Child Modeling Laws
Child modelling is a phenomenon that, according to Fox News, has been driven through the roof via the Internet and other easy-access mediums.
However, due to the potentially exploitative nature of child modelling, a variety of laws are in place to help protect children while still giving them enough room to pursue work.
Child labour laws apply to child models, since they fall under "non-agricultural" employment laws. There are federal laws as well as state and local laws that state how often and how long children under the age of 18 can work. For instance, when school is in session, 14- and 15-year-olds can work a maximum of 15 hours per week, whereas 16- and 17-year-olds can work 20 hours per week. When school is not in session, these numbers rise to 30 hours per week and 40 hours per week for the respective age groups.
1977 Protection of Children Against Sexual Exploitation
The 1977 Protection of Children Against Sexual Exploitation law was put in place to protect children from child pornography. This law states that any portrayal of a child's genital or pubic area (clothed or nude) which is done with a lascivious intent constitutes child pornography. Under this law, there are a number of "modeling" jobs that would be considered illegal. It's a good idea to ask exactly what the modelling job entails before allowing your child to be hired for his talents and looks.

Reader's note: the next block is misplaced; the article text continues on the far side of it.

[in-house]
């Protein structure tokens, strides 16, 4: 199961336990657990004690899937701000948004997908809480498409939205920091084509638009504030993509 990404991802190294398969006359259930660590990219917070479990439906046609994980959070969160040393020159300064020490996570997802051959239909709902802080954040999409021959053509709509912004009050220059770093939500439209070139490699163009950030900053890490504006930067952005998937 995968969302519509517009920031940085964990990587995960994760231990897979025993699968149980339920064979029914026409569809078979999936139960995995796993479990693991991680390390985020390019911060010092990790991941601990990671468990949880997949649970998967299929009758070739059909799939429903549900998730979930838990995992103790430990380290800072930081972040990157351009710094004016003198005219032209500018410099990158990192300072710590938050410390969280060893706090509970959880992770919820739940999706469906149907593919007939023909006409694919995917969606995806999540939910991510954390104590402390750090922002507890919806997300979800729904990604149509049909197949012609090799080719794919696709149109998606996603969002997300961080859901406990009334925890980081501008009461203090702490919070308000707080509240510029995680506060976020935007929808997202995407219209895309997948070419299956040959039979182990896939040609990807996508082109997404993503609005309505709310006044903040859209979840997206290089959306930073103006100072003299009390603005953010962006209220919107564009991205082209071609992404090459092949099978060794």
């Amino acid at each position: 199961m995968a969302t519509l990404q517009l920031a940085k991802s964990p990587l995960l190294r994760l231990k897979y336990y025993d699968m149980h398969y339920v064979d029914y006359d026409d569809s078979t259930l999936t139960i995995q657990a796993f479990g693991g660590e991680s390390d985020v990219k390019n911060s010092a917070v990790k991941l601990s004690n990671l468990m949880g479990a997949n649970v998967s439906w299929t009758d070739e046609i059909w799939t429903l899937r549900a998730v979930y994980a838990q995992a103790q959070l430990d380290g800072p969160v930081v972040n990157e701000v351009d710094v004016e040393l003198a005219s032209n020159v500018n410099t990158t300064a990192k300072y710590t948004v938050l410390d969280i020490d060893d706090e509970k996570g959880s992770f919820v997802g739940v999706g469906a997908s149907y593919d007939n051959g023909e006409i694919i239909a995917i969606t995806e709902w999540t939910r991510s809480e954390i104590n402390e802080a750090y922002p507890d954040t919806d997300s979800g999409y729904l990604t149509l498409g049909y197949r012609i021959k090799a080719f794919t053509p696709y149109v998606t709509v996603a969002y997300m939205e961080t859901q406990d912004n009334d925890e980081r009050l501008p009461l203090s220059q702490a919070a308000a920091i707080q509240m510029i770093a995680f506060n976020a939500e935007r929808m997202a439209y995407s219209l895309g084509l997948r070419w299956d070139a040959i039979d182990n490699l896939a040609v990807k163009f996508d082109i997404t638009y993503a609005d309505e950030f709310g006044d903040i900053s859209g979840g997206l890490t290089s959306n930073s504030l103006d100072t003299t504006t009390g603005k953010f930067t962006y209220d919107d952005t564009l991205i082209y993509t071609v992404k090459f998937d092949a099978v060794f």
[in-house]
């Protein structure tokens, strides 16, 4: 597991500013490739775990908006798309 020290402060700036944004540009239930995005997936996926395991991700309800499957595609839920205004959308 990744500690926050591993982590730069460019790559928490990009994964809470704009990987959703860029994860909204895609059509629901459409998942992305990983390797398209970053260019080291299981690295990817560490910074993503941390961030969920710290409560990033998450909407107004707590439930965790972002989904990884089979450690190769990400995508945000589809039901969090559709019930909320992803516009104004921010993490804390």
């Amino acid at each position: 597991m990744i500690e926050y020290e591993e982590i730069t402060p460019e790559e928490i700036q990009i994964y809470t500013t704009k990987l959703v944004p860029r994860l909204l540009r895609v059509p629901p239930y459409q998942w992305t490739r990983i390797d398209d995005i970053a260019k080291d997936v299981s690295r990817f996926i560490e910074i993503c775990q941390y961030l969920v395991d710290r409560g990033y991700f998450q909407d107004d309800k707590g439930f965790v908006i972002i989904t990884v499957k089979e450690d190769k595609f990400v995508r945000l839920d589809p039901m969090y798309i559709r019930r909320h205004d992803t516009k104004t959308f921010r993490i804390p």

Child Modeling Exploitation Act of 2002
Because proving lascivious intent for photographs may be difficult, a law was passed in 2002 called the Child Modeling Exploitation Act. This law is meant to stop any depiction of a minor as a model when there isn't a definitive product or service that's being marketed with them as a model. This law was put in place to stop a number of "child modeling" websites that did nothing but post pictures of the models, and then charged fees for membership...much like certain pornographic websites do in order to earn webmasters an income.